November 11, 2005

Moving Toward A Cess Pool of Public Servants

With the recent trashing of Supreme Court nominee Harriett Meiers and now the impending trashing of Samuel Alito, and the perpetual trashing of the President and anyone else in public office, we are setting ourselves up for what I believe will be the gradual ruin of our entire representative system.

Let me explain. People who run for public office realize that they are in the spotlight and as such they are fair game for question and criticism. I certainly have no problem with that. If you can’t take the heat, as the old saw goes, then get out of the kitchen. But our civilization has lost its civility.

We seem unable to exercise critical judgment interacting with ideas and concepts, policies and procedures and instead, major on ripping the heart and soul out of anyone with whom we disagree. The collective goal anymore is not to show weaknesses or inaccuracies with assessments and plans but to so berate, harass and excoriate a person—or their families--at the core of their existence such that they are bludgeoned out of the arena of public discourse and public consideration.

And here is the problem. People who are truly decent people, even virtuous people are that way because they understand, at some level, the true priorities of life in the grand scheme of things. As such they are willing to go only so far in the conscienceless arena of public service and then, properly understanding that some things just truly aren’t worth it, they will abstain from putting themselves in those positions.

The only caliber of person this leaves in what will become a cess pool of people willing to run for office, is the meanest, nastiest, most soulless people our culture has as they see nothing greater in this life than the unmitigated quest for power. If that means putting their families through hell to get it and keep it, or if it means lying and cheating and conniving, and even selling one’s soul, so be it! Whatever it takes, that is what you do.

Which means increasingly, the choices for our leaders at all levels will not be the very best but the very worst the culture has to offer. We are so close to that point I want to go hole up in a cave somewhere. We are in for nasty times.

Most Christians Clueless About Culture

Well, it’s over! At lest for now. I’m referring of course to the successful campaign of Governor Baldacci to ram-rod a piece of vaguely worded, needless legislation down the throats of Maine’s sensible citizens. This bill was never about discrimination but about normalizing a lifestyle that demeans everything most holy and sacred.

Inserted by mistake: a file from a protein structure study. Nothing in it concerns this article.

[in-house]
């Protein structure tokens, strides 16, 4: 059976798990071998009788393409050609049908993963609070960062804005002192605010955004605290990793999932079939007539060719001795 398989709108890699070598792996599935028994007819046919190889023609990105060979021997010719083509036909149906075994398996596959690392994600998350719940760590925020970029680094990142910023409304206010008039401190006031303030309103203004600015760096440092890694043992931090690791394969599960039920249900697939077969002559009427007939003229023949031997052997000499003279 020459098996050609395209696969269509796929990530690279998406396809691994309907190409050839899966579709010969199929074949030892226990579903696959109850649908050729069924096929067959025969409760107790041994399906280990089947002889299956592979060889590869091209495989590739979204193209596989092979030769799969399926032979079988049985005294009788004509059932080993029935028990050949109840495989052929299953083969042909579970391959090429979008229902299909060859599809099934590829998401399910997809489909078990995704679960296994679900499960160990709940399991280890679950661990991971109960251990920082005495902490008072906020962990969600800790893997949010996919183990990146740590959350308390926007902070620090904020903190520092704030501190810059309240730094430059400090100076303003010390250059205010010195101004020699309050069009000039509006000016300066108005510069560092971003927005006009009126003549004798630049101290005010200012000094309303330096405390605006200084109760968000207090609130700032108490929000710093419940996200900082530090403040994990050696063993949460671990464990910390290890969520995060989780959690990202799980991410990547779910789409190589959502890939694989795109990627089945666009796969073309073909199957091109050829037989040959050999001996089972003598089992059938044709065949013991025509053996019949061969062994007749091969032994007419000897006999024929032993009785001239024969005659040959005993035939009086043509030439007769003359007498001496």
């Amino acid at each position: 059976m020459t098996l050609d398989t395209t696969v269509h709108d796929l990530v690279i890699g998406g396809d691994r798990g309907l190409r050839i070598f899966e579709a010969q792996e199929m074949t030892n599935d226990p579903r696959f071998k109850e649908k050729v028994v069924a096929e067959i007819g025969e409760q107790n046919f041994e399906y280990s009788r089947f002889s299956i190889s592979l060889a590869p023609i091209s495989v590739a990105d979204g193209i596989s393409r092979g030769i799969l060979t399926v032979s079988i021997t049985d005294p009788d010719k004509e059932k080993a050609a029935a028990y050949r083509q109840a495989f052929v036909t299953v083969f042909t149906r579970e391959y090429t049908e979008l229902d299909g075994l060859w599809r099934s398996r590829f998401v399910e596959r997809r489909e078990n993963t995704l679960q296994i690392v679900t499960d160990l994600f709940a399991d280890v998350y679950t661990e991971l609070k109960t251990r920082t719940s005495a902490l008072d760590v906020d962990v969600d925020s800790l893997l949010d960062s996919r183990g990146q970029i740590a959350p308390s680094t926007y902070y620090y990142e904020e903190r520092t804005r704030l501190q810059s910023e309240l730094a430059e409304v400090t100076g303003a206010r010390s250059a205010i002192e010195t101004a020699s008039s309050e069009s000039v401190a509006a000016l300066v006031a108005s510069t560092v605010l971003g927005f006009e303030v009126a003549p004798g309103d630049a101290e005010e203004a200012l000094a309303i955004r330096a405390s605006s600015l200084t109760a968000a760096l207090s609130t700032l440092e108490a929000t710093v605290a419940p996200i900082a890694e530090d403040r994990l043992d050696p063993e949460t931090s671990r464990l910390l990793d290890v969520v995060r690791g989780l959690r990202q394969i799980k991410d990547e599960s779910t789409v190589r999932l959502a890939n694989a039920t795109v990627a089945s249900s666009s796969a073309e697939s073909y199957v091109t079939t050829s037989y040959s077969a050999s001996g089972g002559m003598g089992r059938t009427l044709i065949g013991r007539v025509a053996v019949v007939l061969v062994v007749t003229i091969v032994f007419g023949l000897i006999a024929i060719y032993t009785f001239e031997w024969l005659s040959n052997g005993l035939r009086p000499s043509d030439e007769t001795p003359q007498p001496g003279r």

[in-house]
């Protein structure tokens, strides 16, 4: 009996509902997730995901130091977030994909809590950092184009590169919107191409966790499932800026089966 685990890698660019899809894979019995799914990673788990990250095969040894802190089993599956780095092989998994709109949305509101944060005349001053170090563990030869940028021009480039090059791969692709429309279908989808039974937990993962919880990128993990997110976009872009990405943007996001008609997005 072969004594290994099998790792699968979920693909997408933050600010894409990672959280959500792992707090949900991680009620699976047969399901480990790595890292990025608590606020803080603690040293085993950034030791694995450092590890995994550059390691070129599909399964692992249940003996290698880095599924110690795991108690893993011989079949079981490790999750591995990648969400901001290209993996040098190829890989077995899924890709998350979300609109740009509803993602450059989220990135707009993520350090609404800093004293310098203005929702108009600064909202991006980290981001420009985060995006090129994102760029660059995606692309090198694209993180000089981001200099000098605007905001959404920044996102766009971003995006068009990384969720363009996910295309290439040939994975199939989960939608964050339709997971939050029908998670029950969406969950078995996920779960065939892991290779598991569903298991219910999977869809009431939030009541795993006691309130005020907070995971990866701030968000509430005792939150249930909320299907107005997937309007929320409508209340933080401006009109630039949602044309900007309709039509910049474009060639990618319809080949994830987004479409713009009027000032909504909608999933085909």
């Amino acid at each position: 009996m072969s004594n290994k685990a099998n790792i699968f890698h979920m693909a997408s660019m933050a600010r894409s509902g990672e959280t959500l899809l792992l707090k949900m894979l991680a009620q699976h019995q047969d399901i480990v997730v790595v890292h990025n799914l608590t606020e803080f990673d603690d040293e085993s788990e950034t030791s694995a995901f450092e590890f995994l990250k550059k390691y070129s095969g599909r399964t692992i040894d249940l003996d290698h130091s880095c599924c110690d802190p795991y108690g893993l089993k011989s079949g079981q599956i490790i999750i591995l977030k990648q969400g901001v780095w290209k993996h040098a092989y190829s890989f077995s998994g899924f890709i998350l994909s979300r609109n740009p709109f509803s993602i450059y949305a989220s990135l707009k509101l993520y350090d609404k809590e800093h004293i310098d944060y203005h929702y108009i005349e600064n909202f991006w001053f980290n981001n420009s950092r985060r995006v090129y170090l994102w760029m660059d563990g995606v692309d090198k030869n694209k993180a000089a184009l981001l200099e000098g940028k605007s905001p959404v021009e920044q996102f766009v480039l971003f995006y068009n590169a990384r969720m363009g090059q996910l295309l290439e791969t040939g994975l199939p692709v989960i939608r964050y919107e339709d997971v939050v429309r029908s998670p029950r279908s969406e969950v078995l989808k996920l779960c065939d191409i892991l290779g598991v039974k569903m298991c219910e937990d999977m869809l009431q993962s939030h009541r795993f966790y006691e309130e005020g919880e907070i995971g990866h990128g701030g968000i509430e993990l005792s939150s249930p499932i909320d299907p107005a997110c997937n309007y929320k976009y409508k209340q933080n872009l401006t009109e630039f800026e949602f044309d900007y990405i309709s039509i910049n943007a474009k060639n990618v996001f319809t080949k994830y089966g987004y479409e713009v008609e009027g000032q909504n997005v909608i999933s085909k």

This isn’t sour grapes mind you, yet even if it was, some things are so important that the notion of losing with honor and dignity mocks the seriousness of this new law. After all, this election wasn’t simply about allocating more money for building a new bridge or upgrading a high school. It was about turning centuries of sexual, social, cultural normalcy on their ear.

It is about calling good, bad and bad, good and in the words of Jeremiah the prophet, “Woe be unto the people who do so—thus sayeth the Lord.”

But I have a challenge for the people who wear the name of Christ. Even though this is about 30 years too late, we need to pull our heads out of the clouds and take some initiative to understand—first the Bible; second God’s plan for our lives, and third the cultural issues of the day. And I’m sorry but that takes work on all counts.

I am confident we lost this vote because all many Bible believing Christians knew, and cared to know about was summed up on the “Please Vote No” campaign sign. I was dumbfounded how many Christians thought the law was; first--needed and second--a good thing because discrimination is “bad.”

So let me put it straight without any sugar coating. We are at this place in our society in part because the church bailed out of its culture, keeping it’s collective noses buried in our Bibles gaining ever more knowledge, but rarely making the connection to where and how that knowledge applies to everyday life. In short—we bear much of the responsibility for the low estate of our state’s values.

If there is any hope for our immediate futures, a massive transformation of mindset of people of true faith is going to have to change. Of that I am not hopeful.